4. Quite frankly, we weren't going to play marriage and have all the perks with none of the responsibility. If he'd asked, that's how I'd have seen it and I'd have been anything but flattered. I don't want to be my best friend who's lived with her fiance for five years, engaged for one, with no wedding date in mind.

We've heard over and over again, for the last year, how you can't truly know each other, until you've lived together. I'm sorry, but if that's true, then both people involved need to grow up and be more honest with each other. We spent up to two weeks together at a time, including many weekends and a trip away. We knew each other's quirks and there have been no surprises over the last two months. We're good and this was what was right for us.

[–]RubyWooToo3 Stars3 points4 points  (1 child) | Copy Link

I don't want to be my best friend who's lived with her fiance for five years, engaged for one, with no wedding date in mind.

At that point, you're not engaged, you have a "Shut the fuck up" ring. And funny how so many men who moved in with their girlfriends to get to truly know each other are the most "confused" about whether they want to get married. How does that happen? /s

[–][deleted] 2 points3 points  (0 children) | Copy Link

I feel like it's more about having no reason to get married. You have literally every perk and none of the downsides, like splitting your family Christmases or helping each other out financially, when someone needs new tires. Why bother?

[–]RubyWooToo3 Stars2 points3 points  (1 child) | Copy Link

I chose to wait until I was engaged and our wedding date set to move in with my husband.

I wasn't going to give up my apartment and essentially take on the role of a wife unless I was sure I was going to become his wife. Also, the idea of moving in with a guy, breaking up, and then moving in with someone else eventually just never sat right with me. My family was a factor, too, I admit. They didn't like the idea of cohabitation before marriage at all, but since we were engaged, they felt better about the idea.

Lastly, I simply knew too many women who moved in with their boyfriends, and after a few years of cohabitation, they pressed for marriage and got the "But marriage is just a piece of paper" and "Everything is just fine as it is; why do you want to change it" argument.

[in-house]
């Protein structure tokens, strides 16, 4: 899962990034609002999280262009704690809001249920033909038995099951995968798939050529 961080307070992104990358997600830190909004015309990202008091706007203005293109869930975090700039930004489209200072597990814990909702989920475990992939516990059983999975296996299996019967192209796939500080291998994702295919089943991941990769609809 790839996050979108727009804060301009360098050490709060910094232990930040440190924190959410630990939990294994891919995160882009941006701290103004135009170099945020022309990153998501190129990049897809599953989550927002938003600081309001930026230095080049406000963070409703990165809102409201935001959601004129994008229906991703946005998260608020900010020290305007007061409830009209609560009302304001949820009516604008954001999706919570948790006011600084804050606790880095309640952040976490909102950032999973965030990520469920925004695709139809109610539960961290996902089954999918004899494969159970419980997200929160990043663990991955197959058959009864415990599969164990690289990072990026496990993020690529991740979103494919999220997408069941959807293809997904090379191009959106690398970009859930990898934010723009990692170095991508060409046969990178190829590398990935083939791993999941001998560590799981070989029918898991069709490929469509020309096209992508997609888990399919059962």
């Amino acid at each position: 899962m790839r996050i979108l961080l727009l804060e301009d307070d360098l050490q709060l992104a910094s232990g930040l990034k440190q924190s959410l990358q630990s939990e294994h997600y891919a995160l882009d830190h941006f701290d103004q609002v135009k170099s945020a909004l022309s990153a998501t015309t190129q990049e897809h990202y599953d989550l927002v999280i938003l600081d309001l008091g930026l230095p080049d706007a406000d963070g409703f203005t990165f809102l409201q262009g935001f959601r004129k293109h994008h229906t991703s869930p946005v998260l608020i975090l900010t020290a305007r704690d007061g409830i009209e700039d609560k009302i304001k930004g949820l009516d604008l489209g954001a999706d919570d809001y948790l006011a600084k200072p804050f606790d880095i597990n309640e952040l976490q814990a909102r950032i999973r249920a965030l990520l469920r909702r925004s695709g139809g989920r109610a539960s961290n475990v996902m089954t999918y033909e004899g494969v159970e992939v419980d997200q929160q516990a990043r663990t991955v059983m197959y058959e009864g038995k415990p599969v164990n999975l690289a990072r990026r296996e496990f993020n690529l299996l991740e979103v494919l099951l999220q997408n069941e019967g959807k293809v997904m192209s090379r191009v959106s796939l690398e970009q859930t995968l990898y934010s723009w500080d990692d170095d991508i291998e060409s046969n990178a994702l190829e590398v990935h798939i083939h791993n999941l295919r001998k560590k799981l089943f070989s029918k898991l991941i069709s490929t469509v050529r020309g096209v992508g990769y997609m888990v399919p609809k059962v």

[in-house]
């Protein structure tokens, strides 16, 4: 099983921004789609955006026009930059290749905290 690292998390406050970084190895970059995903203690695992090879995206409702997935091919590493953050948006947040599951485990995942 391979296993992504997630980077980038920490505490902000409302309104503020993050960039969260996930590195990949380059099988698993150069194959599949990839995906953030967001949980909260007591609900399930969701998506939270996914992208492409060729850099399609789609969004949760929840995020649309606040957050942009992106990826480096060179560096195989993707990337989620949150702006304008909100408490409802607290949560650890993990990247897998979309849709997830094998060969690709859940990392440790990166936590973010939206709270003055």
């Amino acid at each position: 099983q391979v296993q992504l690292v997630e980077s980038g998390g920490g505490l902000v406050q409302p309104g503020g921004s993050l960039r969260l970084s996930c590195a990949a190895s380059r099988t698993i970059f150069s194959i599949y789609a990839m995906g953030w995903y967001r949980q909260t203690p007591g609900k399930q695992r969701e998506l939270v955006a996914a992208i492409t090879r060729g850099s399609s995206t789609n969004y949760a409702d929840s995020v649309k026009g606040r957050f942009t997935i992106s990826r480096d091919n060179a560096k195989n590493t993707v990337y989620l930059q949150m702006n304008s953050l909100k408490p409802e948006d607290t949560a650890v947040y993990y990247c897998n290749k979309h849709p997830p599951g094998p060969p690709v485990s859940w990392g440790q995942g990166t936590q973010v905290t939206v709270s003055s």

He asked me to move in with him about 6 months into dating, and I told him that I wouldn't move in with him unless we were engaged. He proposed on our year anniversary. Who knows if he would've proposed anyway at a year if I moved in, but I suspect that my decision was a powerful incentive.

[–]vanBeethovenLudwigEndorsed Contributor1 point2 points  (0 children) | Copy Link

I think your thinking is like mine - to me living with a man means fulfilling the role of a wife, and my family also doesn't like me living with a man until marriage. I don't want to live with a man as his roommate, I want to live with him and build a family.

There's no way of explaining this to my friends though, because they think I'm strange for feeling like I'm disobedient to my family if I cohabited unmarried.

Also, the idea of moving in with a guy, breaking up, and then moving in with someone else eventually just never sat right with me.

I think this also inhibits the ability to pair bond as well. If you're just going from boyfriend to boyfriend living together,'s just the same isn't it?

[–]tempintheeastbayEndorsed Contributor1 point2 points  (0 children) | Copy Link

I had always thought I'd never move in with a man I wasn't at least engaged to. My reasoning was similar to some of y'all in this thread:

-it lessens the weight of the decision to marry -even though I've been sexually active with all my long-term boyfriends, the symbolic representation of purity mattered to me -I wanted to indulge my gross single behaviors some more! ;P (i.e. drinking milk out of the box, etc.)